China Yongda, which runs 21 BMW outlets in the world’s largest auto market, received between 100 and 200 orders per outlet for the sedan, since sales started five days ago, Dong Wei, vice president of the dealer group, said yesterday.
“Orders have definitely exceeded expectations,” Wei said in an interview about the stretched sedan, which starts at 340,000 yuan ($53,550). “Before the car went on sale, many customers were unsure due to price uncertainty.” Wei declined to elaborate on the company’s forecasts.
The stronger-than-expected uptake may reflect broader demand for BMW’s best-selling sedan, helping the Munich-based automaker narrow its gap with Volkswagen AG (VOW)’s Audi unit in their biggest market and alleviate concern that demand for luxury autos is waning with the economic slowdown. The world’s biggest luxury carmaker started taking orders June 8 for five models of the stretched and standard new generation 3-series sedan, it said at the time.
“It’s all about brand recognition; BMW has always got a premium branding in China,” said Cheam Tze Shen, Hong Kong- based assistant vice president at CIMB Securities HK Ltd. “The car is also designed to be very driver focused, which may attract the younger generation, the target for the 3 series.”
The first deliveries of the new long wheelbase 3-series would begin in the latter half of July, Wei said. The vehicle is 11 centimeters (4.3 inches) longer than the regular model, and is part of a trend by Audi, BMW, and Daimler AG (DAI)’s Mercedes Benz to cater to Chinese design for back-seat comfort.
BMW’s sales in China rose 34 percent in the first five months of the year to 135,026 units, and it has projected sales this year to rise by at least 10 percent in China, offsetting a market decline of as much as 5 percent in Europe.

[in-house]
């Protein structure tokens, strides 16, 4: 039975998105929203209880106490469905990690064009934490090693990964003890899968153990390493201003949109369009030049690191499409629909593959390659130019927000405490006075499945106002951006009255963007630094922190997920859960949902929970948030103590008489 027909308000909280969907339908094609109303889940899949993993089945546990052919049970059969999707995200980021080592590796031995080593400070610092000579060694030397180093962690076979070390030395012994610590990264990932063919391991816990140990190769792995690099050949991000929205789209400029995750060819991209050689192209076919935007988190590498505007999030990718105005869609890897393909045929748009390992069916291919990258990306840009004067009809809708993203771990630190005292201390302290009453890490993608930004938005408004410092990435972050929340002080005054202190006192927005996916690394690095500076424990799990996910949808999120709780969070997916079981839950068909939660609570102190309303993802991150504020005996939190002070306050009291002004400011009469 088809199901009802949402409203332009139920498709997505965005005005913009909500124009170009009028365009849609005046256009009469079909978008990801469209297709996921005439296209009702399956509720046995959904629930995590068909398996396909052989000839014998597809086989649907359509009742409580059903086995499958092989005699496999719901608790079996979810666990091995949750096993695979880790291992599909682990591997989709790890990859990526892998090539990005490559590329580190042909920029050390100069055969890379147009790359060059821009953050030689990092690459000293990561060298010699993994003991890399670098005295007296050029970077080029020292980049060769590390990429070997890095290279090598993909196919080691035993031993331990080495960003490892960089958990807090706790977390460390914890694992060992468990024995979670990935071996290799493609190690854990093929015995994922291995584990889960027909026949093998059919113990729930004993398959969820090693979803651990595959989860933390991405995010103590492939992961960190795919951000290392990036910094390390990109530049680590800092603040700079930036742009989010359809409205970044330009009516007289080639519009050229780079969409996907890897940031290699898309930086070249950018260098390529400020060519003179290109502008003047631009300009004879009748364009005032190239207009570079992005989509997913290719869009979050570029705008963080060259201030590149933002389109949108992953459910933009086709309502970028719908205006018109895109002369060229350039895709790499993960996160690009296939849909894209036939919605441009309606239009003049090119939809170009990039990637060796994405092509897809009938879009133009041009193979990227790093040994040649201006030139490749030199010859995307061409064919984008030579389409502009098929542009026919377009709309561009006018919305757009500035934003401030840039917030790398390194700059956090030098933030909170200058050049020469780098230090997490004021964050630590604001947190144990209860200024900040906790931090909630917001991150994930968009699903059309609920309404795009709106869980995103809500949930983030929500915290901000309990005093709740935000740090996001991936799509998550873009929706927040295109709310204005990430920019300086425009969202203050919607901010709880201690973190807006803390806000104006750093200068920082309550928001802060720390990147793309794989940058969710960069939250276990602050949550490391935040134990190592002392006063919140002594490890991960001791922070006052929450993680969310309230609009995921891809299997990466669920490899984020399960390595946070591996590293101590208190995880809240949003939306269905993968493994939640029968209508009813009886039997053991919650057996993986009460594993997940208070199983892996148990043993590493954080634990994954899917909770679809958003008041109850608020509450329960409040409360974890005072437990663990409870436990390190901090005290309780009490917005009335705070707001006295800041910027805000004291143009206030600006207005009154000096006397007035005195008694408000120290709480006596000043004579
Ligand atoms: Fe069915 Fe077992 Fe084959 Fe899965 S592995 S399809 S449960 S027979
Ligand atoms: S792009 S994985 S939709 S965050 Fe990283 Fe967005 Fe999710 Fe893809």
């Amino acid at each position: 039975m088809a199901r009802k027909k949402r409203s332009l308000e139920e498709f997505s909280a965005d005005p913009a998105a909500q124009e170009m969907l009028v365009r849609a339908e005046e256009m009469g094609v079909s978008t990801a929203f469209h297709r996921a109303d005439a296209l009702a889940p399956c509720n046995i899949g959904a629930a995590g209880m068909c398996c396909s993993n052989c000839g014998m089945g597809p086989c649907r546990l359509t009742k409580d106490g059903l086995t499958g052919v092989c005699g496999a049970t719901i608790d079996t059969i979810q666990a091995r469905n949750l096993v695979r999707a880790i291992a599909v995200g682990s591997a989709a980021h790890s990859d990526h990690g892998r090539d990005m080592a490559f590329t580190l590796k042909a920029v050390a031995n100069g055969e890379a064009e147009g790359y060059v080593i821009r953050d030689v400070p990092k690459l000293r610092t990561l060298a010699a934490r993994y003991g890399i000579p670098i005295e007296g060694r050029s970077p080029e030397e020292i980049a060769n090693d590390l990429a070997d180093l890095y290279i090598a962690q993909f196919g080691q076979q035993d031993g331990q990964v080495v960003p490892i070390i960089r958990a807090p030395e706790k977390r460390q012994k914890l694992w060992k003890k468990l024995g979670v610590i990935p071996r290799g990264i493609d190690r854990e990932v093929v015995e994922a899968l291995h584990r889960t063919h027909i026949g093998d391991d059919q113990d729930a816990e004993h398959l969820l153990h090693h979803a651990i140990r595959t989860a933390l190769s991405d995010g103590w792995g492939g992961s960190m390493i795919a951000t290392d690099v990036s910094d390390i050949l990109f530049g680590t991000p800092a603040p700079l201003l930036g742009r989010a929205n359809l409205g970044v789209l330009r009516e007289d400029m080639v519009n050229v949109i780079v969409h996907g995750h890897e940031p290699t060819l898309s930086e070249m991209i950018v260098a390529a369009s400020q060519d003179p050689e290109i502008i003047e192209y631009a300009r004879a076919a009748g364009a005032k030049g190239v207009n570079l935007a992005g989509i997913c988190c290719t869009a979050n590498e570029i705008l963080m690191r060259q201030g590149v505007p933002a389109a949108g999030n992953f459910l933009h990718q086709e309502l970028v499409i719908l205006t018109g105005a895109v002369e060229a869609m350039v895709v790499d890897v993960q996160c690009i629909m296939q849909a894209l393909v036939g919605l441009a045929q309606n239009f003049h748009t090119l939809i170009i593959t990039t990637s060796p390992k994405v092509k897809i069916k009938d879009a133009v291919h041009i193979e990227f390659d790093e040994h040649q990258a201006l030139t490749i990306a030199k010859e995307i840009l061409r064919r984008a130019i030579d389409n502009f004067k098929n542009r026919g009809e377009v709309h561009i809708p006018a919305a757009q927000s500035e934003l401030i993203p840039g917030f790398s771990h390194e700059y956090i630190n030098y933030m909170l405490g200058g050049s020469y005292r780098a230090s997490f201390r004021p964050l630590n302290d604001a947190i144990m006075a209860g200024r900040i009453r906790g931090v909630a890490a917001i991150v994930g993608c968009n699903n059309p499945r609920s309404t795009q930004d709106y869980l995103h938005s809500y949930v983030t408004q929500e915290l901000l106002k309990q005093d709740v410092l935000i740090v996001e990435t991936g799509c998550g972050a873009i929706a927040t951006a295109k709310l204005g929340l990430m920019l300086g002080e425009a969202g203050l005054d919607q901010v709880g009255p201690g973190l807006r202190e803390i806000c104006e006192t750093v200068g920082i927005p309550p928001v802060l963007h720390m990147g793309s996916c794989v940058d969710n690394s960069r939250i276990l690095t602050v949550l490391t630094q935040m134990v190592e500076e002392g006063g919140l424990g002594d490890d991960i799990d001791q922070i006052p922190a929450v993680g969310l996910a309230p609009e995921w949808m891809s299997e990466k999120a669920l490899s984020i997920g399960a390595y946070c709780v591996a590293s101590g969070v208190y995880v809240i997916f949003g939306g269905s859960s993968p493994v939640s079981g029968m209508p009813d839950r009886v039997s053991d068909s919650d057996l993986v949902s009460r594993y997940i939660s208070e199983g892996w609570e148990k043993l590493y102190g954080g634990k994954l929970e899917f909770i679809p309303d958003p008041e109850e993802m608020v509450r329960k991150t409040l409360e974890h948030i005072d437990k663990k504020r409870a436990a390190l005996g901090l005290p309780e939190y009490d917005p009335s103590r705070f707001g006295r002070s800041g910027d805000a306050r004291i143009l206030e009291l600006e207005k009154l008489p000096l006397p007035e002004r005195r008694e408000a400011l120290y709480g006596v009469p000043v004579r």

Even so, industrywide demand in China slowed earlier this year, as economic growth moderated and fuel prices hit record highs. An inventory glut is building at the dealerships, leading to price cuts, the state-backed China Automobile Dealers Association, said last week.
Yongda, a Shanghai-based auto distributor which operates 66 sales outlets for brands ranging from Porsche to General Motors Co. (GM)’s Buick, expects demand to improve in the second half of the year.
Revisit Share Sale
China’s auto market will pick up as the macro-economic environment improves and carmakers adjust production to reflect market demand, Zhigao Wang, Yongda’s vice chairman, said. Carmakers are also likely to introduce some buying incentives then, he said.
Yongda sold 20,586 BMW and Mini-branded vehicles last year, according to the company’s prospectus. This makes it the largest BMW dealer by volume in China, according to industry analyst Roland Berger.
The company plans to revisit a delayed Hong Kong initial public offering again, Wang told reporters yesterday, declining to be specific on the timing.
On May 28, the dealer group postponed a plan to raise as much as $430 million, citing deterioration in equity markets.
“When we first decided we wanted to list, the slumping investor sentiment was like a light rain shower. By the time we started marketing, the shower had turned into a downpour,” Wang said.
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